Severe Storm Outbreak: 9th - 10th July
by Jimmy Deguara
This event is the most impressive severe storm outbreak for many years during winter. Such outbreaks are very rare in these parts of Australia during the winter period. The event spanned from the afternoon of the 9th July to the evening of the 10th July, in the northeast and northern parts of New South Wales, and mainly on the 10th for south east Queensland. A severe storm advice was issued by the Bureau of Meteorology during the early morning period of the 10th July and then the afternoon of the 10th July.
This event was being closely watched from at least 3 days prior to the event as the models began to indicate an explosive environment on these days. Each run of the Aviation Model consistently marked out the region and the times this event would eventually unfold particularly from a couple of days before. Plotting my favourite (available) severe weather index known as the Surface Lifted Index (LI) should normally be approached with caution during the winter period. However, this event was indicating a summer like pattern which is why I felt that the indices could be used as a guide. The forecast for the LI was around 0 to -2 in the main source area. Other areas were still in a region of around 0 LI in some areas. This meant that significant or severe storms were possible on the 9th. However, the models were predicting the LI values to drop during the night to a low of -4 to -6 by late afternoon of the 10th. The system would then clear to the north east and off the coast.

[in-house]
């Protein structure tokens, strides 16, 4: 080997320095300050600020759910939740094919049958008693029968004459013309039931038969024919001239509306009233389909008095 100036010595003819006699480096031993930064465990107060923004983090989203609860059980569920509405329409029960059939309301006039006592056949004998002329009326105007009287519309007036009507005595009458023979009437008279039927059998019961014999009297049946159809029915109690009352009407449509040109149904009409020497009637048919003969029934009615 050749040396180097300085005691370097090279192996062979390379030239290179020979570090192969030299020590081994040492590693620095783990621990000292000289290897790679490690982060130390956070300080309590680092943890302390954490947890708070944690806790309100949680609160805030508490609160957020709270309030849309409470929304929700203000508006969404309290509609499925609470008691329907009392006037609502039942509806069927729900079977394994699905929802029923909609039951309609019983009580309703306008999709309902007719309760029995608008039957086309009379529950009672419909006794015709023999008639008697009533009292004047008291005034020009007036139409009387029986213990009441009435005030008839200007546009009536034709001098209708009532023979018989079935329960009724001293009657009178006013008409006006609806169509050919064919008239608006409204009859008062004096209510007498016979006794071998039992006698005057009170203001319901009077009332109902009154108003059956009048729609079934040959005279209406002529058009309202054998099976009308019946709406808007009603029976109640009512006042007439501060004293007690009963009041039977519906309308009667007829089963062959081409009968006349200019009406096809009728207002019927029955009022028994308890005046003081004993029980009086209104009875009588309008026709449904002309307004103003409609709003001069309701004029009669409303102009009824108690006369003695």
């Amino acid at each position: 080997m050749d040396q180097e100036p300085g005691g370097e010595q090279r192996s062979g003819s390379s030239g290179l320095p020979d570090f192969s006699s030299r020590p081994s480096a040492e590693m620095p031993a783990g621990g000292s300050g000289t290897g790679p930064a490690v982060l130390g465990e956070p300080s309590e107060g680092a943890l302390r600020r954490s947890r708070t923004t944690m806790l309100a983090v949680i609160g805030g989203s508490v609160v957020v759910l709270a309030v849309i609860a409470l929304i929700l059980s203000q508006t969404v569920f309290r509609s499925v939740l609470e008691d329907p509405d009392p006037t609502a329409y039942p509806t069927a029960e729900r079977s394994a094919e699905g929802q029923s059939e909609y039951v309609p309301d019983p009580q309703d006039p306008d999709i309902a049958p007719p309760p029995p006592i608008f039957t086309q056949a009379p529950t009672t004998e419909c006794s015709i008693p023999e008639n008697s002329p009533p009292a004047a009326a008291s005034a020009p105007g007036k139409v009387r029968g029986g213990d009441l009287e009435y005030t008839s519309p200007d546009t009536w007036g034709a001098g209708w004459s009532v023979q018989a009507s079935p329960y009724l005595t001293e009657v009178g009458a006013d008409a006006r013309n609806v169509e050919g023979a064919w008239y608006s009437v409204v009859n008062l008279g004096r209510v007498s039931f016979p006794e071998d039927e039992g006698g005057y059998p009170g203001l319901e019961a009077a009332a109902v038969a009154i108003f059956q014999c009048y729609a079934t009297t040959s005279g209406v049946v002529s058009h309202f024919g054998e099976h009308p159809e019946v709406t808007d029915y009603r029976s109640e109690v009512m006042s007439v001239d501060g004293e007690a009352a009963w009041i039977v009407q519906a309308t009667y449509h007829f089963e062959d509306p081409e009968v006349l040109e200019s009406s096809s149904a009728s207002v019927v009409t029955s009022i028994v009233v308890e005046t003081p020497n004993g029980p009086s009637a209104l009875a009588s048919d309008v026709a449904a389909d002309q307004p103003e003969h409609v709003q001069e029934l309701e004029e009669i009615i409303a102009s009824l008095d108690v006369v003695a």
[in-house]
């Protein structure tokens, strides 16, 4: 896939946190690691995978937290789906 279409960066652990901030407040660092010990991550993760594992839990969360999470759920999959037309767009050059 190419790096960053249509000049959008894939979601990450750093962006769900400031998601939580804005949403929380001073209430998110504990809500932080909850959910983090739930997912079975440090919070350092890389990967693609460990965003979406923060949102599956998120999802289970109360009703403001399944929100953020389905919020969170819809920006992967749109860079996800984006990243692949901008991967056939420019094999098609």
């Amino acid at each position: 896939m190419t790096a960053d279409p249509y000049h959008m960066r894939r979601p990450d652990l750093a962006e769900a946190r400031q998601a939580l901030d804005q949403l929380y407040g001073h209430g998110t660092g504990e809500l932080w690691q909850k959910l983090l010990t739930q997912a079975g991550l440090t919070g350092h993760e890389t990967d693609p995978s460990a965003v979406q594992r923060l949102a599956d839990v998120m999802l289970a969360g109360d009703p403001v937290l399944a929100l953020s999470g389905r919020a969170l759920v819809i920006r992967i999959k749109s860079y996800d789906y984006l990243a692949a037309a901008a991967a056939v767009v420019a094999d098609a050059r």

The following factors influenced my decision to chase on the 10th:
Because of the distance involved, the decision to leave early was a good one so that I could be in the target area by 10am when I thought storms will develop. We left home at 4:30am and then headed through the Putty Road as the sun began to rise. Light showers developed from here until around Scone. More breaks began to show with castellanus in the clearer areas.
After some deliberation, I made a decision to head towards Gunnedah via Quirindi. This allowed for options to move further north and towards Narrabri or generally east towards Tamworth - wherever the best action would occur. We arrived at Gunnedah at approximately 10am. We went to Macdonalds for lunch only to find that breakfast was still being served. So we had brunch!
After lunch, we had headed to the north of town in search of a vantage point. The best view was the quadrant west to north. There was widespread castellanus with larger cumulus around developing from some of these. There were also thunderstorms developing but not that spectacular due to the cloud mass persisting to the north.
We were there from 11:00am and it seemed not much was happening. The mood had changed from excitement to one of frustration. I am one who has a lot of patience but this was now wearing me out. I was thinking to myself: "Why am I here? You travel all this way for this? ...Hang on! What's that in the distance?" I could see a tower rising though a gap in the cloud which had started off weak a few minutes earlier but now the cell was looking stronger. And then the phone call! Michael Bath tells me there is red on radar - hail!!! 1pm and it was starting to fire. He suggested that the radar had changed from almost nothing to red in a few 10 minute scans.